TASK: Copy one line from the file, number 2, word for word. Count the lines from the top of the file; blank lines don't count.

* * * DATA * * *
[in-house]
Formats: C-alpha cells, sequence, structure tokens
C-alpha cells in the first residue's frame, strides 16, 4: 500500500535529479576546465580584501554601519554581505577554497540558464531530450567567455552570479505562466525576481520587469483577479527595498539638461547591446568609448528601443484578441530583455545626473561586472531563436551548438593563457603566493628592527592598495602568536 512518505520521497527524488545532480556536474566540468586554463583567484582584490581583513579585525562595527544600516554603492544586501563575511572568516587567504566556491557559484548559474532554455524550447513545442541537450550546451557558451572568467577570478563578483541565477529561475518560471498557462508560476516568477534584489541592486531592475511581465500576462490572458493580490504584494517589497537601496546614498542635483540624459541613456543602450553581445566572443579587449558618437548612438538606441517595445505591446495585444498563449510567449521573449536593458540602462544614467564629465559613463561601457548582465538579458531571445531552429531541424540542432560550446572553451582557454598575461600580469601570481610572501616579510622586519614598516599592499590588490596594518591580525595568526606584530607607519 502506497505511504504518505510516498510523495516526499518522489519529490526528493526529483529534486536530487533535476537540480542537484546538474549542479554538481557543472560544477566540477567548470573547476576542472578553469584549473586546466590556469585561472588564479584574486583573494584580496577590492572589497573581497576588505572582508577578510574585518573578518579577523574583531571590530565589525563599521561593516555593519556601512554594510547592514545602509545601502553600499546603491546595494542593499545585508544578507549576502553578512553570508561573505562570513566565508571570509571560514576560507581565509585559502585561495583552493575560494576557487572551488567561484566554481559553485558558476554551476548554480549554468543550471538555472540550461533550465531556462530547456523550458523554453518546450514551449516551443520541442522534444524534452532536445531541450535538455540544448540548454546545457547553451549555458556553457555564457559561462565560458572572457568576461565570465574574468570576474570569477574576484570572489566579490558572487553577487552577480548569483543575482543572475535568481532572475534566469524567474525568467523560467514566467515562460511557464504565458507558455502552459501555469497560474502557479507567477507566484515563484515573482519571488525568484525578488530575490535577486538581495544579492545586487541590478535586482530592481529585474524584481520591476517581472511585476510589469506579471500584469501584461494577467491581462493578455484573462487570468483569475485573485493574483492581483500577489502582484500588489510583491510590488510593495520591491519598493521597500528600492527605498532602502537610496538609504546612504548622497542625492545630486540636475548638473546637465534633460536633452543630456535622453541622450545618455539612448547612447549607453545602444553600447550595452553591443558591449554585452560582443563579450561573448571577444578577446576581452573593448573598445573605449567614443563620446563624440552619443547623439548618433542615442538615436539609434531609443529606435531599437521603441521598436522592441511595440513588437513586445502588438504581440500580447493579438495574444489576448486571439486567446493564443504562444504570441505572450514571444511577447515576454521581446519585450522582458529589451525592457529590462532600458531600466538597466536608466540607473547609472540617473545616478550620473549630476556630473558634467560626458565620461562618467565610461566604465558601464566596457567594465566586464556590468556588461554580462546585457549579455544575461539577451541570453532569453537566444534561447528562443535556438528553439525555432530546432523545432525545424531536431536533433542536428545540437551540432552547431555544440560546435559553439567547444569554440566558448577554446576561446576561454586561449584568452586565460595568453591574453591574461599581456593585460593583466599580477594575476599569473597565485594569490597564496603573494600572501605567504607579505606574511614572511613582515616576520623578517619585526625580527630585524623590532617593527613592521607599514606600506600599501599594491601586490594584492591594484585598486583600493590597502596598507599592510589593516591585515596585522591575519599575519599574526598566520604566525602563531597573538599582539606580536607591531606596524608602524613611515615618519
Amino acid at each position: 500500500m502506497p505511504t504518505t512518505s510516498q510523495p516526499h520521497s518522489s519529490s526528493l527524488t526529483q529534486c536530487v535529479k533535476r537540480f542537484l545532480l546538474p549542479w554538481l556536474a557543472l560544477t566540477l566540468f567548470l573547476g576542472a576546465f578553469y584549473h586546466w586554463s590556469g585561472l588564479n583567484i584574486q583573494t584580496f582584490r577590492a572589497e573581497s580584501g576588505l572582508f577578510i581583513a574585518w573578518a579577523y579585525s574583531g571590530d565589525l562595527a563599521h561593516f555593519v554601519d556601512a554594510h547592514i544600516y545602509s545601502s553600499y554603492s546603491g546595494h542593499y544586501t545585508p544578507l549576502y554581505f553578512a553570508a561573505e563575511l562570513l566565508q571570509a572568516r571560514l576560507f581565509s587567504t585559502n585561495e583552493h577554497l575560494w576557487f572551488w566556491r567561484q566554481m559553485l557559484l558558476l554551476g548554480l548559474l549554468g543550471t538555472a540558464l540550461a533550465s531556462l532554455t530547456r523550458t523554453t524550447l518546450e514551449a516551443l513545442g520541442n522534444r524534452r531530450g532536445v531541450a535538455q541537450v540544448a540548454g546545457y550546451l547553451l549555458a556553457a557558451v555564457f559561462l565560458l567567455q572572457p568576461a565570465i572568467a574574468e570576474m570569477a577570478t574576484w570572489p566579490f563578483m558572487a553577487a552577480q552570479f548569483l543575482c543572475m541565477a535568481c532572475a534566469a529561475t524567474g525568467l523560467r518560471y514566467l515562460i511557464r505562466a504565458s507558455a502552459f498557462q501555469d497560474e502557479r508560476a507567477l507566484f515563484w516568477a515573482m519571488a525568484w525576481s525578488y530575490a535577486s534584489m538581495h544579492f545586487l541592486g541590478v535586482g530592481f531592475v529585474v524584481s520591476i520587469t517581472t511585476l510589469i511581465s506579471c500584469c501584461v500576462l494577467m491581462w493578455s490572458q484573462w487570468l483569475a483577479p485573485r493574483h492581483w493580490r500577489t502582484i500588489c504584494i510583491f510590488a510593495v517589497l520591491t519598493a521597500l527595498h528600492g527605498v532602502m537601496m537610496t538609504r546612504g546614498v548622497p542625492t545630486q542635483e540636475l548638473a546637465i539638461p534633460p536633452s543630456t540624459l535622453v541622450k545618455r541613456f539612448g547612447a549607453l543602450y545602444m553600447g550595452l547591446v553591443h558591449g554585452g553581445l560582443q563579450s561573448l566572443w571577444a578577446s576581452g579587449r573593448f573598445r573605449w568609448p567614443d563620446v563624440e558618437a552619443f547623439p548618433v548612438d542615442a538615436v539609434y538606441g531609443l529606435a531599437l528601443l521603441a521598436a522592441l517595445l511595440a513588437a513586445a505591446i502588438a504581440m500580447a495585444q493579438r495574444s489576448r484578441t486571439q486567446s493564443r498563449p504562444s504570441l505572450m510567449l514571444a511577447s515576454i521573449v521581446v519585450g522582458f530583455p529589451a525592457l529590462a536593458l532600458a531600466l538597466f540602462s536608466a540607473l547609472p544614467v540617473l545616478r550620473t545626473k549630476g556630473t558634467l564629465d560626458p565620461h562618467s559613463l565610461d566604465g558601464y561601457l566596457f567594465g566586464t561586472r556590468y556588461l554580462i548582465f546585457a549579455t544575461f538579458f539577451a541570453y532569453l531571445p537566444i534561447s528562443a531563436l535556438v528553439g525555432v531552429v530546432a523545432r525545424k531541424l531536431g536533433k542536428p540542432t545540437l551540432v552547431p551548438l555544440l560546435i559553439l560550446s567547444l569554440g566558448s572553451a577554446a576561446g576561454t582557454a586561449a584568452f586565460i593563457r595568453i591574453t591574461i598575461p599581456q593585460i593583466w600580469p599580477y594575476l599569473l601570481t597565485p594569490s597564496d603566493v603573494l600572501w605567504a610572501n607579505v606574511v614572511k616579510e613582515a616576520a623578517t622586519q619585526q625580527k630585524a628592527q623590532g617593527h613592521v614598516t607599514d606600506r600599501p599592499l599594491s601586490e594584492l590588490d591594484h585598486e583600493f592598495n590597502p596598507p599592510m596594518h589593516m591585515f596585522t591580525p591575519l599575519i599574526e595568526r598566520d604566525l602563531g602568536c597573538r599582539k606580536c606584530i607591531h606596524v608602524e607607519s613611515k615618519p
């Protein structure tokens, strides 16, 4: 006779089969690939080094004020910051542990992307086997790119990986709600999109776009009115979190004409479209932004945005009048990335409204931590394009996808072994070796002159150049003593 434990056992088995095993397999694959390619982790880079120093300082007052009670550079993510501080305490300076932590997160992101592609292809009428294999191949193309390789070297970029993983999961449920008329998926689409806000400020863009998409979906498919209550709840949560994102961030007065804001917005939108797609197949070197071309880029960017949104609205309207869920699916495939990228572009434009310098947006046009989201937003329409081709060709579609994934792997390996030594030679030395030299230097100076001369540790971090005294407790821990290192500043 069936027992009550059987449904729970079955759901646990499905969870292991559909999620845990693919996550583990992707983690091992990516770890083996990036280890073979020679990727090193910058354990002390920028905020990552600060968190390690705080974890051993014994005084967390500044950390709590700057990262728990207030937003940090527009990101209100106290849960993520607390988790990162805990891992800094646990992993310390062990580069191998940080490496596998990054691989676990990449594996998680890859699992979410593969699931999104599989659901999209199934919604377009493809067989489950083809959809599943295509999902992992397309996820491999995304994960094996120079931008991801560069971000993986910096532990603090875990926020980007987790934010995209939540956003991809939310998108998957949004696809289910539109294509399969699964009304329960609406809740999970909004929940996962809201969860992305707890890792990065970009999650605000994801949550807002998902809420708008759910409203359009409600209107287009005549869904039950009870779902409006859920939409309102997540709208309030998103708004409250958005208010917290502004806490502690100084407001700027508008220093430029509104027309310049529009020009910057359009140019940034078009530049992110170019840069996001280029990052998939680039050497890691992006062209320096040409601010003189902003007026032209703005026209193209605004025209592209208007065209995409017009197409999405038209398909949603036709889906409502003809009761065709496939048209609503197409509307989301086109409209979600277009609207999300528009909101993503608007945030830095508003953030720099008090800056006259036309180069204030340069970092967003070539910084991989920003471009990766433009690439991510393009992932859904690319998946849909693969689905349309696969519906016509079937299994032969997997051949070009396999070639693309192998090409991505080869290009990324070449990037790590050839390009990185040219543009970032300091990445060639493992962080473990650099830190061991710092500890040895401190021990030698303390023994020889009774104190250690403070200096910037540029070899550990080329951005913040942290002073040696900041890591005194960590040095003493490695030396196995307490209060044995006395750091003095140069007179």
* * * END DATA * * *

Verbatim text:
Formats: C-alpha cells, sequence, structure tokens